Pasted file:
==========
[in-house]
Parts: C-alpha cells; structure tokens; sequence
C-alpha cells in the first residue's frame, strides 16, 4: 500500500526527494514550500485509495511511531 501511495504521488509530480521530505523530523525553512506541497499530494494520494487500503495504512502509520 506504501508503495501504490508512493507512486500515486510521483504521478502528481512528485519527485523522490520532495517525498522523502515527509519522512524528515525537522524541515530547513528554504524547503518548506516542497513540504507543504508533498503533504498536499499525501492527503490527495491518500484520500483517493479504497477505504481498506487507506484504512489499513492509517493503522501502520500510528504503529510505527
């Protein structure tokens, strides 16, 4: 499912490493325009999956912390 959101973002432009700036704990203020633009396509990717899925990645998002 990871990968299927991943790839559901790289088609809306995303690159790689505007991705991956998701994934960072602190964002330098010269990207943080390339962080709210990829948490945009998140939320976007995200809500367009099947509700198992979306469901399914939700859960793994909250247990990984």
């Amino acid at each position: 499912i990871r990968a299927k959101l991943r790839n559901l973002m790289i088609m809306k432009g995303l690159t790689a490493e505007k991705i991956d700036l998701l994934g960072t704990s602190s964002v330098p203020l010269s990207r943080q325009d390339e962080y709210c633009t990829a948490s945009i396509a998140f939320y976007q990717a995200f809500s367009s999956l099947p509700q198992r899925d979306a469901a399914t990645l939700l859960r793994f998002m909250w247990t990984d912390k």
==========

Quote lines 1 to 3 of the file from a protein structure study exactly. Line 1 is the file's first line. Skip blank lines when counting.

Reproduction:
[in-house]
Parts: C-alpha cells; structure tokens; sequence
C-alpha cells in the first residue's frame, strides 16, 4: 500500500526527494514550500485509495511511531 501511495504521488509530480521530505523530523525553512506541497499530494494520494487500503495504512502509520 506504501508503495501504490508512493507512486500515486510521483504521478502528481512528485519527485523522490520532495517525498522523502515527509519522512524528515525537522524541515530547513528554504524547503518548506516542497513540504507543504508533498503533504498536499499525501492527503490527495491518500484520500483517493479504497477505504481498506487507506484504512489499513492509517493503522501502520500510528504503529510505527